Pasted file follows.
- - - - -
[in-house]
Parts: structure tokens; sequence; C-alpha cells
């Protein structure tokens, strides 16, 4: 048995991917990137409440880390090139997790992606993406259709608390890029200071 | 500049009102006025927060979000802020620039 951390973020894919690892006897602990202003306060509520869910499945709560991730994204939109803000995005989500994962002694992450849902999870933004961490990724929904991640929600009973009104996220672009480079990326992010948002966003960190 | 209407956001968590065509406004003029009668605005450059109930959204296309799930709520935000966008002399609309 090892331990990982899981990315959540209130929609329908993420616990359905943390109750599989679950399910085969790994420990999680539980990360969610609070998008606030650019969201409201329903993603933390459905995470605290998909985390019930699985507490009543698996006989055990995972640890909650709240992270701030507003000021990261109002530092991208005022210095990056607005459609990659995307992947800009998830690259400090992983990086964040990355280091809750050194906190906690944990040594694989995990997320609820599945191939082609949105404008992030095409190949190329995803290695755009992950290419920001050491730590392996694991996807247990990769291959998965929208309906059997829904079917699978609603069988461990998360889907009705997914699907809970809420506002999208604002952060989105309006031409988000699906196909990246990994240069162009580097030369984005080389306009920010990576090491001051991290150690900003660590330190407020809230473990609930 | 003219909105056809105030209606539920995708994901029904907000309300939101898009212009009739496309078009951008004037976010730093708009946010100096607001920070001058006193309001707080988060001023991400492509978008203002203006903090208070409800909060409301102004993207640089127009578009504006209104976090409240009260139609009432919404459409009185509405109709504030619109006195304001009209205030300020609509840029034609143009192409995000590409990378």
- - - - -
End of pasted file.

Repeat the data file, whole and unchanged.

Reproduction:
[in-house]
Parts: structure tokens; sequence; C-alpha cells
């Protein structure tokens, strides 16, 4: 048995991917990137409440880390090139997790992606993406259709608390890029200071 | 500049009102006025927060979000802020620039 951390973020894919690892006897602990202003306060509520869910499945709560991730994204939109803000995005989500994962002694992450849902999870933004961490990724929904991640929600009973009104996220672009480079990326992010948002966003960190 | 209407956001968590065509406004003029009668605005450059109930959204296309799930709520935000966008002399609309 090892331990990982899981990315959540209130929609329908993420616990359905943390109750599989679950399910085969790994420990999680539980990360969610609070998008606030650019969201409201329903993603933390459905995470605290998909985390019930699985507490009543698996006989055990995972640890909650709240992270701030507003000021990261109002530092991208005022210095990056607005459609990659995307992947800009998830690259400090992983990086964040990355280091809750050194906190906690944990040594694989995990997320609820599945191939082609949105404008992030095409190949190329995803290695755009992950290419920001050491730590392996694991996807247990990769291959998965929208309906059997829904079917699978609603069988461990998360889907009705997914699907809970809420506002999208604002952060989105309006031409988000699906196909990246990994240069162009580097030369984005080389306009920010990576090491001051991290150690900003660590330190407020809230473990609930 | 003219909105056809105030209606539920995708994901029904907000309300939101898009212009009739496309078009951008004037976010730093708009946010100096607001920070001058006193309001707080988060001023991400492509978008203002203006903090208070409800909060409301102004993207640089127009578009504006209104976090409240009260139609009432919404459409009185509405109709504030619109006195304001009209205030300020609509840029034609143009192409995000590409990378």